Local organization helps first responders with trauma

Local

Special Report

COHOES, N.Y. (NEWS10) — First responders are constantly responding to horrific scenes and rarely talk about it in public. Local firefighter Will Charbonneau is no stranger to tough experiences and shared them with NEWS10 ABC’s Christina Arangio.

Charbonneau is a Fire Captain and an EMT, serving for 29 years in Cohoes. He also responded to Ground Zero after the terrorist attacks on 9/11. He says it was then that it all hit him.

“I couldn’t control it anymore, and every call became emotional.”

Will Charbonneau

Many First Responders do not seek help if they are facing emotional distress, chalking it up to the challenges of the job.

Charbonneau started by writing in his journal and using sketches to help him cope with the emotional distress of responding to horrific scenes. Eventually, a fellow firefighter revealed his struggle with Post Traumatic Stress Disorder and lead Charbonneau to Amanda Keller with Capital Employee Assistance Program (EAP). Through EAP, which provides wellness services, Charbonneau accessed the only First Responder program of it’s kind in the Capital Region, Eye Movement De-sensitization & Reprocessing (EMDR).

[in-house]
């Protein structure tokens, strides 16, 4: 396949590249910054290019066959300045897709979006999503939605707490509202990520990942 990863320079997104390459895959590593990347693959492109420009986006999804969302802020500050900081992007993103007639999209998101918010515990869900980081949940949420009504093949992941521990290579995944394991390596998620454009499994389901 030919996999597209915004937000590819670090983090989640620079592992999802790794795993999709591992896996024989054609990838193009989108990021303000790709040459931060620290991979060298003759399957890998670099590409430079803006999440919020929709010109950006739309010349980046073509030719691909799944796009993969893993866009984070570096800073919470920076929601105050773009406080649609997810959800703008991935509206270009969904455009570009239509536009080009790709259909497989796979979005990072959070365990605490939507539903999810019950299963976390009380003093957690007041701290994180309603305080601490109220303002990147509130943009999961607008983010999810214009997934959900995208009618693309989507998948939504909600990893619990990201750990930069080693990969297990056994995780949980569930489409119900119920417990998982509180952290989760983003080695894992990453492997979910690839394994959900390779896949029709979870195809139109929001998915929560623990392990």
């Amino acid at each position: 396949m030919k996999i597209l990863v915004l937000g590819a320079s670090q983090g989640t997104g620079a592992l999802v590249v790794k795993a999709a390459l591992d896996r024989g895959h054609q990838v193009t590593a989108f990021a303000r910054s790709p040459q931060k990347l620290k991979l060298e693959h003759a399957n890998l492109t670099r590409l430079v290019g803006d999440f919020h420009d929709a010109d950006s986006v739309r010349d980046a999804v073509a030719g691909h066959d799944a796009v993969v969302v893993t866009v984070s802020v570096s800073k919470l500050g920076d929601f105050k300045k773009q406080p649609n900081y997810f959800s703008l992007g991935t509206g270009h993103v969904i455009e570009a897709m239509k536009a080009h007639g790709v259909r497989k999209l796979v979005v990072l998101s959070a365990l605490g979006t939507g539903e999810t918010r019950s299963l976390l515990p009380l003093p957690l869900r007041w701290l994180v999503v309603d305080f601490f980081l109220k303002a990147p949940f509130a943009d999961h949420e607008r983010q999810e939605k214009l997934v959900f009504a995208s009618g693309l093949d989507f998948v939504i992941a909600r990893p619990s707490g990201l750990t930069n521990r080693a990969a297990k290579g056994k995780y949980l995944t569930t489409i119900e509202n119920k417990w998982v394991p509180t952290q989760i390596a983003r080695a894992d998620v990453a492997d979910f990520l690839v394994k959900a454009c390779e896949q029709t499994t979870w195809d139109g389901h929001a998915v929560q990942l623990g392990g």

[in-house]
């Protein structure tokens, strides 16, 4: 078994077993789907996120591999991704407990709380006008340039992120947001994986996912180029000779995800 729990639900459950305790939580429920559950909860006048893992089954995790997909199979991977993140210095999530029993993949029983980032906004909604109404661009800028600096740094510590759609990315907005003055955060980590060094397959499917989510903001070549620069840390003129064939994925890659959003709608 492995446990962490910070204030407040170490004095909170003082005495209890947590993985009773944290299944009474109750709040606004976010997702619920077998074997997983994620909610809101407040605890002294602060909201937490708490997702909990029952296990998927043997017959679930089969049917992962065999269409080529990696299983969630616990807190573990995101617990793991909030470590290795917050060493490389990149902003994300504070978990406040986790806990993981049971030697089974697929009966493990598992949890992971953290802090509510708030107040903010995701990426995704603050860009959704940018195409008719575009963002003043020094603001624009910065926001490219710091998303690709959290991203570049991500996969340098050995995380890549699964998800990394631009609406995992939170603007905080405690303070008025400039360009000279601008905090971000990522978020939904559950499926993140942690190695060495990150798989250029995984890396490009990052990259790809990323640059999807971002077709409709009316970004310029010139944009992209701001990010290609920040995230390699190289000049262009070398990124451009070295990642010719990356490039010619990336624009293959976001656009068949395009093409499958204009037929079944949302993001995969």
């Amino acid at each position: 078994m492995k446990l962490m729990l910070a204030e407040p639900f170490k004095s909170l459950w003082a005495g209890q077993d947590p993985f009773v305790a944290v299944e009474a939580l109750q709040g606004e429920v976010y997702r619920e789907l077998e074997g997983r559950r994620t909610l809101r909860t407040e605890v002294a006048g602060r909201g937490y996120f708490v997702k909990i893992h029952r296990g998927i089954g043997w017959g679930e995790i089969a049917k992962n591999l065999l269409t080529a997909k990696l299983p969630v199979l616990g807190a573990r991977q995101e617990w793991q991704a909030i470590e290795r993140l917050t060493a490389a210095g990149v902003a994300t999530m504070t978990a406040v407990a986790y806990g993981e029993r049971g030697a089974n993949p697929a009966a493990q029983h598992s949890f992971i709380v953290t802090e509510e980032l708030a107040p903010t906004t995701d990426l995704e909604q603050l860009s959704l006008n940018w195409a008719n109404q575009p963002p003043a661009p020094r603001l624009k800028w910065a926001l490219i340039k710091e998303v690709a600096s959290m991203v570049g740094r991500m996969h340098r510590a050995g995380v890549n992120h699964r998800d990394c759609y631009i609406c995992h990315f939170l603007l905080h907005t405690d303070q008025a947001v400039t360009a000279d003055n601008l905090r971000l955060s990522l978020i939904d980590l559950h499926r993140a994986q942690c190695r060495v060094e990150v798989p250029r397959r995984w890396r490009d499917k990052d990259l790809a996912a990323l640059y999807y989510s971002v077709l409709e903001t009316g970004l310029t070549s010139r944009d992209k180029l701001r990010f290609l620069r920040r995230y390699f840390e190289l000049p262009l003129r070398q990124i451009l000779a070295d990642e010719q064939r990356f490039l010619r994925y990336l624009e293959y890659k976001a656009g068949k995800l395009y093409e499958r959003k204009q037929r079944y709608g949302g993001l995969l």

EDMR pulls those traumatic memories from a more primitive part of the brain and refiles them into the frontal lobe, a more rational, calmer part of the brain.

Here’s how it works: Bilateral stimulation of the brain unlocks its information processing system. The client either tracks the therapist’s fingers side-to-side with their eyes, or in Charbonneau’s case, by holding tappers that are manipulated to vibrate back-and-forth as the trauma is recalled.

Charbonneau was skeptical at first, but soon found the therapy working, helping him process the deaths of 10 children and 9/11.

“I just feel so much better like a new lease on life.”

Charbonneau learned better coping mechanisms and retired a few months later. Now, he bravely shares the First Responder story most won’t tell publicly, hoping to break the stigma.

“If it helps one person if one person goes and gets the opportunity I have, I feel like a different person.”

Charbonneau’s psychotherapist admits his recovery was much faster than most. As he encourages others to seek treatment, he’s also a fire safety officer for University Heights Association serving local colleges.

You can watch the full interviews with Charbonneau, his psychotherapist Kathleen Hart, and Amanda Keller from the Capital Employee Assistance Program (EAP) below.

Will Charbonneau, Cohoes firefighter and EMT


Amanda Keller, Capital Employee Assistance Program (EAP)

Amanda Keller on wellness services through Capital EAP, including a local first responder program.


Kathleen Hart, Psychotherapist

Psychotherapist Kathleen Hart, LCSW-R discusses EMDR therapy and treating individuals with PTSD.

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